Introduce Young People to Construction Early 

Sharing the opportunities available for young people in construction requires going to them. Participating in school fairs is a good first step, but there are other, more hands-on avenues you can take. Let local high schools know your company is available as a field trip location. Giving students a close-up view of what a job site is really like will reveal all the complexities of construction work. You can also offer hands-on experience by inviting students to help build special projects, under supervision. Or, develop a mentorship program where high school students can come work under the supervision of crew members during school breaks. 

Share the benefits young people will receive by choosing a career in construction. Include these benefits in your recruitment materials. 

Start Earning from Day One 

Even those who choose an apprenticeship get paid while learning instead of simply accruing debt. According to Construction Executive, the average hourly wage for a skilled laborer is $21.21, allowing young people to earn about $44,564 per year. And construction employment offers several opportunities to advance, building upon that initial salary year after year. 

Share What Construction Workers Earn 

The construction industry offers several high-paying positions that only require a high school diploma or the equivalent. According to the Bureau of Labor Statistics, construction employees can earn more than $45,000 per year working in a number of specialties. 


Entry-Level Education 

2021 Median Pay 


High School Diploma or Equivalent 



High School Diploma or Equivalent 


Construction and Building Inspectors 

High School Diploma or Equivalent 


Construction Equipment Operators 

High School Diploma or Equivalent 



High School Diploma or Equivalent 



High School Diploma or Equivalent 


Hazardous Materials Removal  

High School Diploma or Equivalent 



High School Diploma or Equivalent 


Plumbers, Pipefitters and Steamfitters 

High School Diploma or Equivalent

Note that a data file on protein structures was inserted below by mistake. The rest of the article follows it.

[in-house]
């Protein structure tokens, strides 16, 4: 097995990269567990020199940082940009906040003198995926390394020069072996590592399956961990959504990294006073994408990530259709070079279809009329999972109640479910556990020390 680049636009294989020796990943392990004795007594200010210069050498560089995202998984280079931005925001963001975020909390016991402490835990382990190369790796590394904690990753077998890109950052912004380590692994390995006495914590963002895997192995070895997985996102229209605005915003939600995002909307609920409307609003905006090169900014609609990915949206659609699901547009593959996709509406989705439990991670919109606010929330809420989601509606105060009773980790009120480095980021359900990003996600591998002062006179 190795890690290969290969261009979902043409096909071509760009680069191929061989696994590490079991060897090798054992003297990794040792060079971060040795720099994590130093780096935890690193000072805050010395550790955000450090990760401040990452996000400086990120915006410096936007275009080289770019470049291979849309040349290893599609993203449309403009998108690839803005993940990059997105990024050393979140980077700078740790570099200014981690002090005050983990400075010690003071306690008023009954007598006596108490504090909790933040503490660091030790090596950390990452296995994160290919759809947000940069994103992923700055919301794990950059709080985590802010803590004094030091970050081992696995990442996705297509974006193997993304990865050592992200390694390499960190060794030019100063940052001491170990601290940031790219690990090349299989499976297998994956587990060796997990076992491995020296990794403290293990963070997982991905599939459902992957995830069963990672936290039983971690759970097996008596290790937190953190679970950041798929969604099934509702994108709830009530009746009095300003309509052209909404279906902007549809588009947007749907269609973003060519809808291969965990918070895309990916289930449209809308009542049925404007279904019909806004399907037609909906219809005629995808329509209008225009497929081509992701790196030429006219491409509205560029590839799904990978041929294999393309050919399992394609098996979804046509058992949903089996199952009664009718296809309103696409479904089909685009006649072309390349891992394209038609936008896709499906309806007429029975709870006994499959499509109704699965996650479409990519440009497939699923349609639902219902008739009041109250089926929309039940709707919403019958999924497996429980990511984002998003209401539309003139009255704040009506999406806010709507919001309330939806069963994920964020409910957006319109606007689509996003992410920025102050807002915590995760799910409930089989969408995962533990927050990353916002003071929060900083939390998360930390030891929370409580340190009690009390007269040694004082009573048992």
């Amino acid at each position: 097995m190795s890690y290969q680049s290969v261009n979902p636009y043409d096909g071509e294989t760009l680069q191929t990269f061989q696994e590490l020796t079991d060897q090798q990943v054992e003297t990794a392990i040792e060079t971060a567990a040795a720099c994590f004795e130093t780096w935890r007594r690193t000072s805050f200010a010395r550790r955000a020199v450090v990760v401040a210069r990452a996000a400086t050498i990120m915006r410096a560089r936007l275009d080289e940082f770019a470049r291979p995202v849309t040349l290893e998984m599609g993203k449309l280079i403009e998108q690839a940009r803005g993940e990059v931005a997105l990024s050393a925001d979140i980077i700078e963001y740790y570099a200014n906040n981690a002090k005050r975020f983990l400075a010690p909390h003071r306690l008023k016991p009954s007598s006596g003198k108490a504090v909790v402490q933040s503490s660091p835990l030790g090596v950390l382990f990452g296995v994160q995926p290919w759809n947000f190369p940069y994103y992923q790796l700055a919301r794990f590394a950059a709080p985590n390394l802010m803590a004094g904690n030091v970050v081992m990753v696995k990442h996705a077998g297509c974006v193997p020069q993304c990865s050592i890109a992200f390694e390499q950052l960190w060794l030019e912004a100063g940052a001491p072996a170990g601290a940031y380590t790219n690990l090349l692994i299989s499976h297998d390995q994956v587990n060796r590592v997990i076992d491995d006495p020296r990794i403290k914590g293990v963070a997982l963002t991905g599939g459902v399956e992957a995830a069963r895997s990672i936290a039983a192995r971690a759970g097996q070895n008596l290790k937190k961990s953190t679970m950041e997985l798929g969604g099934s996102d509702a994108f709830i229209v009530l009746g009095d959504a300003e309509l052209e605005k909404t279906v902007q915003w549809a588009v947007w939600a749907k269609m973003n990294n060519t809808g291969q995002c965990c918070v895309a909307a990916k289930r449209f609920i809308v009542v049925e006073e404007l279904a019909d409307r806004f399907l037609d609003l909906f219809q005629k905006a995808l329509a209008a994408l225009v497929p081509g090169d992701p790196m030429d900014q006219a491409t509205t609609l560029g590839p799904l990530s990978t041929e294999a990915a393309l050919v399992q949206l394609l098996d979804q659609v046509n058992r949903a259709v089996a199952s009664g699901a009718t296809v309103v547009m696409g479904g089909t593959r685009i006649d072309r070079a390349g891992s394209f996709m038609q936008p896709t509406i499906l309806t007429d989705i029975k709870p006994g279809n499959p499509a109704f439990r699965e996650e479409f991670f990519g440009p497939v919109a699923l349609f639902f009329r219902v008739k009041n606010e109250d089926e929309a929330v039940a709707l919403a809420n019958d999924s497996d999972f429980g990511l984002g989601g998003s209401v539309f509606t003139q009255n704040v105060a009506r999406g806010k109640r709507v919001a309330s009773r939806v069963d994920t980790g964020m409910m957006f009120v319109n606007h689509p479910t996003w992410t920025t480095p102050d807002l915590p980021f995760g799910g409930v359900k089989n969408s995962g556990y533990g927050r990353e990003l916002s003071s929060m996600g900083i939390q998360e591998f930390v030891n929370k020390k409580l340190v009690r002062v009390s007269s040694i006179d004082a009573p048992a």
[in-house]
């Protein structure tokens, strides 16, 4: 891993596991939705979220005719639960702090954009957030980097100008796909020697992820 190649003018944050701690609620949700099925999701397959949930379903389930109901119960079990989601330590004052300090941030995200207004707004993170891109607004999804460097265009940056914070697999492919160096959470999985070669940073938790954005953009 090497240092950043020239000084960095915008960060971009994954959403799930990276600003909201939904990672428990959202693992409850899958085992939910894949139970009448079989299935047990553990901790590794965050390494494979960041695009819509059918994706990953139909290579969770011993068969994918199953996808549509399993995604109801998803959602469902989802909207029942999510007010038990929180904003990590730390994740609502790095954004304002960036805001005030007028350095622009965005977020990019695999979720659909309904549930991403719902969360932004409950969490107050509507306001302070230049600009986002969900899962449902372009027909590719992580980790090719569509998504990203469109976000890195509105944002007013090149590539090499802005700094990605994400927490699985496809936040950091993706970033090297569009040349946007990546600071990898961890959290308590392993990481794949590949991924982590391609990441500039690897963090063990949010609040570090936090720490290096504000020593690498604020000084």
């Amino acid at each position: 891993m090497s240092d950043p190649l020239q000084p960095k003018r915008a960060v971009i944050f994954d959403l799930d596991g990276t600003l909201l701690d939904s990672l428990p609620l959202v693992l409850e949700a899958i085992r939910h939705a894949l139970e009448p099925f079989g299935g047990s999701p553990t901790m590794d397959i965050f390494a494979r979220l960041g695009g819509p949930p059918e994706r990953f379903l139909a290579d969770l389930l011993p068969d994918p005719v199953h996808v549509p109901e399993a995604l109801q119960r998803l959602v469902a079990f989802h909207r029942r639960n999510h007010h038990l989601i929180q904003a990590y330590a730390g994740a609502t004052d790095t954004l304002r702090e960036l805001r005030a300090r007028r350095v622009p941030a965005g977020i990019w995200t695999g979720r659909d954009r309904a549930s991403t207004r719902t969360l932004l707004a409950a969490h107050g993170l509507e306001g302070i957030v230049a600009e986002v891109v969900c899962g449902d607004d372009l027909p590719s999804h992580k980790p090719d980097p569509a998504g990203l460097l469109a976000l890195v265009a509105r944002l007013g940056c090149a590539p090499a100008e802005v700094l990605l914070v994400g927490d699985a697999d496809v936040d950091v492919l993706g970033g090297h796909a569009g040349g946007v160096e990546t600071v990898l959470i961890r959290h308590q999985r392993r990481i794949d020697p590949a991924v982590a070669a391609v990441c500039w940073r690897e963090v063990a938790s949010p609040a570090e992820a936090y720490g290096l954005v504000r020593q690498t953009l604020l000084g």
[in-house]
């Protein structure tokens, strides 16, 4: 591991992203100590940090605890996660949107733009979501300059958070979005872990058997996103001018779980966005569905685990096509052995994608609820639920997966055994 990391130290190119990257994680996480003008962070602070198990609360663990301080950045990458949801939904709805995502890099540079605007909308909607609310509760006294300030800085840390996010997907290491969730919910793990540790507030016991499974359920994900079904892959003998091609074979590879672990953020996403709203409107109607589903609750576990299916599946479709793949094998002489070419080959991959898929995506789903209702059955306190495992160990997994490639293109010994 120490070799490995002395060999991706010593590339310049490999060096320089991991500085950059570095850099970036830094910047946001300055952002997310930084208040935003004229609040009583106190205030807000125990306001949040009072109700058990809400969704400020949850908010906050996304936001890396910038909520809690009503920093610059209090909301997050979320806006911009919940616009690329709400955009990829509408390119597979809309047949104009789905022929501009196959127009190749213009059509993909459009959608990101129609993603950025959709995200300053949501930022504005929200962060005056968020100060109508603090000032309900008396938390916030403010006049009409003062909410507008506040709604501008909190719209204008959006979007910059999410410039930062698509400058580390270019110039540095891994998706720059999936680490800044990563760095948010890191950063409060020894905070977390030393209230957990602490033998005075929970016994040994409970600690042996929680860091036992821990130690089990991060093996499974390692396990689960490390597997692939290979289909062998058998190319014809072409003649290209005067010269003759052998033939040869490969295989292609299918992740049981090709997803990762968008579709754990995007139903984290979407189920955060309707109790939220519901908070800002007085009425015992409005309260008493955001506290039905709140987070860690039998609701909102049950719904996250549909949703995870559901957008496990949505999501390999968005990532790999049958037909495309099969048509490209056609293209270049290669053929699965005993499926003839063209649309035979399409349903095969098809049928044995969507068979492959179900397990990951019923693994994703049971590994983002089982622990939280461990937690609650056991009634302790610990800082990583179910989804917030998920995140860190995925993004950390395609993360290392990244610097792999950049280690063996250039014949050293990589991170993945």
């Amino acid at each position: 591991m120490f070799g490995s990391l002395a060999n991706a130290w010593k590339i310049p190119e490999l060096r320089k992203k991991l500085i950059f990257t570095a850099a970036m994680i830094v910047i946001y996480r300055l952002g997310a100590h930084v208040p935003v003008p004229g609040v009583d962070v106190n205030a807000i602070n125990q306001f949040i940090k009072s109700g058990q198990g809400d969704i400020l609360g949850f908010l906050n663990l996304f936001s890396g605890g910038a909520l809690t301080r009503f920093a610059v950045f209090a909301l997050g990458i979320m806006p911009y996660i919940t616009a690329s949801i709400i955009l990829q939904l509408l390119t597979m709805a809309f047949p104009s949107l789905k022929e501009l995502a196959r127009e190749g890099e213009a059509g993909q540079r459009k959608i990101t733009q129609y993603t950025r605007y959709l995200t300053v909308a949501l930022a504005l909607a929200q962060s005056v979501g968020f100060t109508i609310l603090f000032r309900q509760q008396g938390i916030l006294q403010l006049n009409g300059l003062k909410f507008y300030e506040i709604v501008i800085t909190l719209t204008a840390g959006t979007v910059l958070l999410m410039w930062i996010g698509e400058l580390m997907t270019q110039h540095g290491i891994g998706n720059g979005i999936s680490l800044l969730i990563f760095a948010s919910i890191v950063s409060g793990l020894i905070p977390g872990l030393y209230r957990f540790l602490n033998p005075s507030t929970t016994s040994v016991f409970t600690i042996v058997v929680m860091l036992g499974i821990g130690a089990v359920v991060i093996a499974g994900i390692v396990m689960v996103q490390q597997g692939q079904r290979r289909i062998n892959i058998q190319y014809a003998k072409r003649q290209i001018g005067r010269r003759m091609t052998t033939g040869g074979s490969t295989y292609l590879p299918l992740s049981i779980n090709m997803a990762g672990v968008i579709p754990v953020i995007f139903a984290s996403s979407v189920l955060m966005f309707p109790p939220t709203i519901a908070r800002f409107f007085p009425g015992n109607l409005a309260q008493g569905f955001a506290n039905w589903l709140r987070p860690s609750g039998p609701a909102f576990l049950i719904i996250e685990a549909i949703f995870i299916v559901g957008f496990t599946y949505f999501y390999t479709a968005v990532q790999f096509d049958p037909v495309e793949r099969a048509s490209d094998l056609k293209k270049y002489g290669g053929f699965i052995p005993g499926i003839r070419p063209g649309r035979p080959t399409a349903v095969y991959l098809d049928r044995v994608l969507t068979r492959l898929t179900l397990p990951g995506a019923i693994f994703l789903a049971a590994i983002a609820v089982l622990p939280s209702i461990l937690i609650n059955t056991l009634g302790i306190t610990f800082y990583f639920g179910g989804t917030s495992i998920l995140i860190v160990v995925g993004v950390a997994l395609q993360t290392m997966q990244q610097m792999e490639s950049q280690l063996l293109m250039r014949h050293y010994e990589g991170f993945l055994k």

Sheet Metal Workers 

High School Diploma or Equivalent 


Solar Photovoltaic Installers 

High School Diploma or Equivalent 


Illustrate the Variety 

The construction industry offers a variety of entry-level career pathway options for young people in construction. Areas of construction for entry-level work include: carpentry, general contractor, landscape, painting, commercial construction, flooring and tile, masonry and roofing. And once workers start learning skills, the options are endless. Construction jobs range from laborer to CFO and owner. Skilled jobs from an apprenticeship or community college include: 

  • Journeyperson 
  • Master Craftsman 
  • Crew Leader 
  • Foreman 
  • Administration 
  • Tech Support 
  • Draftsperson 
  • Estimator 
  • Project Manager 
  • Safety 
  • Senior Management 
  • Vice President 

Gen Z won’t magically flock to construction if they don’t understand the opportunities available to them. Be Gen Z-specific with your recruiting materials by including the benefits that this generation wants most including pay, benefits, a supportive culture, the ability to continually learn new skills and the opportunity to contribute to society in a meaningful and tangible way. 

Learn more ways to hire during the labor shortage by reading these blogs: 

And, check out AGC’s Workforce Summit Report that includes best practices and new ideas from construction workforce professionals.  

Get Started Now